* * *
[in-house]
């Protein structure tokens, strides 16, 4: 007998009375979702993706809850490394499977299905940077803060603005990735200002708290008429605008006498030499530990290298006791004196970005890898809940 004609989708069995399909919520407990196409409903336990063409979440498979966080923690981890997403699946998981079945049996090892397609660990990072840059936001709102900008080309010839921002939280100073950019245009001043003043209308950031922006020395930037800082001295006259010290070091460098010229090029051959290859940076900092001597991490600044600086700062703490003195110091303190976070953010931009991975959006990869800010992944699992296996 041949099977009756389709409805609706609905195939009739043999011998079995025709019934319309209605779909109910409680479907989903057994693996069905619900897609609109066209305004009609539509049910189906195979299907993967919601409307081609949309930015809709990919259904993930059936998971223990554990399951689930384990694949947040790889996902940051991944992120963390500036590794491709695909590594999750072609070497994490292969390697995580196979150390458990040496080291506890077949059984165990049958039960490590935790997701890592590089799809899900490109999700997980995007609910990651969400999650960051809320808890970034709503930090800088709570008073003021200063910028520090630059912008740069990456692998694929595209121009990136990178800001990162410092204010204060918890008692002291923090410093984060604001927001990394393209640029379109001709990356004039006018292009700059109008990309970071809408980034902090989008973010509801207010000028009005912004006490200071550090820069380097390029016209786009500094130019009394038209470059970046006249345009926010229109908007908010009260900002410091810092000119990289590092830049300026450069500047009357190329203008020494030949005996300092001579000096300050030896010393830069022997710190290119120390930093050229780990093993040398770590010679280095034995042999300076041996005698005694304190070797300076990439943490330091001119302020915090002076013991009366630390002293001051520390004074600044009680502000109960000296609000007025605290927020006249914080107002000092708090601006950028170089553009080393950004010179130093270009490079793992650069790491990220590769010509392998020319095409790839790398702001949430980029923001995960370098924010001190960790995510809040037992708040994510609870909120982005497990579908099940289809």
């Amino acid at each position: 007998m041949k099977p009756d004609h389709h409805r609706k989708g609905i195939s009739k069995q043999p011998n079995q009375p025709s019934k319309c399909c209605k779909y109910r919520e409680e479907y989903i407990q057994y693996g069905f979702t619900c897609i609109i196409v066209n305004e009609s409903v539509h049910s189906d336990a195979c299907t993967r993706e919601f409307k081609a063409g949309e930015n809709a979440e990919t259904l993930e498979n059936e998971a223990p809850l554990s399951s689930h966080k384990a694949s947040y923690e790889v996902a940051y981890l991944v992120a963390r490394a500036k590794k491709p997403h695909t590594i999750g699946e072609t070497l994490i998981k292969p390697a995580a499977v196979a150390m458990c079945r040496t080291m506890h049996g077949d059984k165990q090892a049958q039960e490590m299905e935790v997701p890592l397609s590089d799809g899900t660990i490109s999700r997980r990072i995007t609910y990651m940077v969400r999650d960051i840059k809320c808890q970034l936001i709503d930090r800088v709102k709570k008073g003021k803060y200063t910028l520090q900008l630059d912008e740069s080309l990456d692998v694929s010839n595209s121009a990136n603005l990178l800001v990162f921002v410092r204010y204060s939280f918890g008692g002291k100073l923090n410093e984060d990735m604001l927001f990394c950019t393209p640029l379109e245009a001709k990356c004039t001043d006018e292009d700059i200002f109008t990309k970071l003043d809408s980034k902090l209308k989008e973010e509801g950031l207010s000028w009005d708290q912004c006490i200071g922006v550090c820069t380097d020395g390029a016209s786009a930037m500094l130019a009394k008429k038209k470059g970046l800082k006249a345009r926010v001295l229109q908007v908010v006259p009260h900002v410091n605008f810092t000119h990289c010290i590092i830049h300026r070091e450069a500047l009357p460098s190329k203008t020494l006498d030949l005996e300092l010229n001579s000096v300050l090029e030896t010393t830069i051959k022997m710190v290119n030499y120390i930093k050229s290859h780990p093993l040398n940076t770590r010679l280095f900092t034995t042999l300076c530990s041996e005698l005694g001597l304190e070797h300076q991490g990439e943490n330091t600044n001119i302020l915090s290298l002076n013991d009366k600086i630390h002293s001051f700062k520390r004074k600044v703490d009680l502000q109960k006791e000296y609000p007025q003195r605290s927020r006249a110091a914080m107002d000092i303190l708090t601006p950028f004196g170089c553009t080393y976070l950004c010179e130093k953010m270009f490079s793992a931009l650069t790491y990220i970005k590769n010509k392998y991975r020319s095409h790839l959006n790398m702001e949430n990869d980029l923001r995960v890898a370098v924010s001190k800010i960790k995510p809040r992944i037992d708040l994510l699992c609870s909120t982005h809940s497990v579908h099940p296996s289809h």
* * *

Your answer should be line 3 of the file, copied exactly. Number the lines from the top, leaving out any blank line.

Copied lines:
């Amino acid at each position: 007998m041949k099977p009756d004609h389709h409805r609706k989708g609905i195939s009739k069995q043999p011998n079995q009375p025709s019934k319309c399909c209605k779909y109910r919520e409680e479907y989903i407990q057994y693996g069905f979702t619900c897609i609109i196409v066209n305004e009609s409903v539509h049910s189906d336990a195979c299907t993967r993706e919601f409307k081609a063409g949309e930015n809709a979440e990919t259904l993930e498979n059936e998971a223990p809850l554990s399951s689930h966080k384990a694949s947040y923690e790889v996902a940051y981890l991944v992120a963390r490394a500036k590794k491709p997403h695909t590594i999750g699946e072609t070497l994490i998981k292969p390697a995580a499977v196979a150390m458990c079945r040496t080291m506890h049996g077949d059984k165990q090892a049958q039960e490590m299905e935790v997701p890592l397609s590089d799809g899900t660990i490109s999700r997980r990072i995007t609910y990651m940077v969400r999650d960051i840059k809320c808890q970034l936001i709503d930090r800088v709102k709570k008073g003021k803060y200063t910028l520090q900008l630059d912008e740069s080309l990456d692998v694929s010839n595209s121009a990136n603005l990178l800001v990162f921002v410092r204010y204060s939280f918890g008692g002291k100073l923090n410093e984060d990735m604001l927001f990394c950019t393209p640029l379109e245009a001709k990356c004039t001043d006018e292009d700059i200002f109008t990309k970071l003043d809408s980034k902090l209308k989008e973010e509801g950031l207010s000028w009005d708290q912004c006490i200071g922006v550090c820069t380097d020395g390029a016209s786009a930037m500094l130019a009394k008429k038209k470059g970046l800082k006249a345009r926010v001295l229109q908007v908010v006259p009260h900002v410091n605008f810092t000119h990289c010290i590092i830049h300026r070091e450069a500047l009357p460098s190329k203008t020494l006498d030949l005996e300092l010229n001579s000096v300050l090029e030896t010393t830069i051959k022997m710190v290119n030499y120390i930093k050229s290859h780990p093993l040398n940076t770590r010679l280095f900092t034995t042999l300076c530990s041996e005698l005694g001597l304190e070797h300076q991490g990439e943490n330091t600044n001119i302020l915090s290298l002076n013991d009366k600086i630390h002293s001051f700062k520390r004074k600044v703490d009680l502000q109960k006791e000296y609000p007025q003195r605290s927020r006249a110091a914080m107002d000092i303190l708090t601006p950028f004196g170089c553009t080393y976070l950004c010179e130093k953010m270009f490079s793992a931009l650069t790491y990220i970005k590769n010509k392998y991975r020319s095409h790839l959006n790398m702001e949430n990869d980029l923001r995960v890898a370098v924010s001190k800010i960790k995510p809040r992944i037992d708040l994510l699992c609870s909120t982005h809940s497990v579908h099940p296996s289809h």